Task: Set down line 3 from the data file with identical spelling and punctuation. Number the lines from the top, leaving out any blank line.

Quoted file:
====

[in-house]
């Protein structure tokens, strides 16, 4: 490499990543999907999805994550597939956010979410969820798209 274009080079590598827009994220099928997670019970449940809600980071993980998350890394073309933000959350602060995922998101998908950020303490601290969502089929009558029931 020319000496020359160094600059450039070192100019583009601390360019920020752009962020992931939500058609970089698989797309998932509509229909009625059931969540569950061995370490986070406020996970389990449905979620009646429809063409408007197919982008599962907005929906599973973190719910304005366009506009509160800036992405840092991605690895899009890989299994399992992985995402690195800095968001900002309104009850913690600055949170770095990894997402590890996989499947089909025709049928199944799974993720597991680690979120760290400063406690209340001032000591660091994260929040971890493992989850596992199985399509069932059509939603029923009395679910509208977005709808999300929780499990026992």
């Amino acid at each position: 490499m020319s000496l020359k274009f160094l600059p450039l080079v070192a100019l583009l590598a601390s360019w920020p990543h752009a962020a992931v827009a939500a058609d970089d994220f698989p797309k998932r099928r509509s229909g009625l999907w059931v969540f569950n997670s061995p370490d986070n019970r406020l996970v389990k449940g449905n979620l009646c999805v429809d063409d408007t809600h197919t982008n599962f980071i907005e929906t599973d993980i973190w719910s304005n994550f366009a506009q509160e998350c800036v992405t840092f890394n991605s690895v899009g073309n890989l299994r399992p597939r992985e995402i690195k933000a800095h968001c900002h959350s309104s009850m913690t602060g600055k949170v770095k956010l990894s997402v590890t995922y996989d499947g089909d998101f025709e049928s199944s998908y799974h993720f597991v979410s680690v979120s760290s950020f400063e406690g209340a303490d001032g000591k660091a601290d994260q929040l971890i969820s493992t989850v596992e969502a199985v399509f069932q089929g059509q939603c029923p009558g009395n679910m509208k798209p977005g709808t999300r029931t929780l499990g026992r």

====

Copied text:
């Amino acid at each position: 490499m020319s000496l020359k274009f160094l600059p450039l080079v070192a100019l583009l590598a601390s360019w920020p990543h752009a962020a992931v827009a939500a058609d970089d994220f698989p797309k998932r099928r509509s229909g009625l999907w059931v969540f569950n997670s061995p370490d986070n019970r406020l996970v389990k449940g449905n979620l009646c999805v429809d063409d408007t809600h197919t982008n599962f980071i907005e929906t599973d993980i973190w719910s304005n994550f366009a506009q509160e998350c800036v992405t840092f890394n991605s690895v899009g073309n890989l299994r399992p597939r992985e995402i690195k933000a800095h968001c900002h959350s309104s009850m913690t602060g600055k949170v770095k956010l990894s997402v590890t995922y996989d499947g089909d998101f025709e049928s199944s998908y799974h993720f597991v979410s680690v979120s760290s950020f400063e406690g209340a303490d001032g000591k660091a601290d994260q929040l971890i969820s493992t989850v596992e969502a199985v399509f069932q089929g059509q939603c029923p009558g009395n679910m509208k798209p977005g709808t999300r029931t929780l499990g026992r």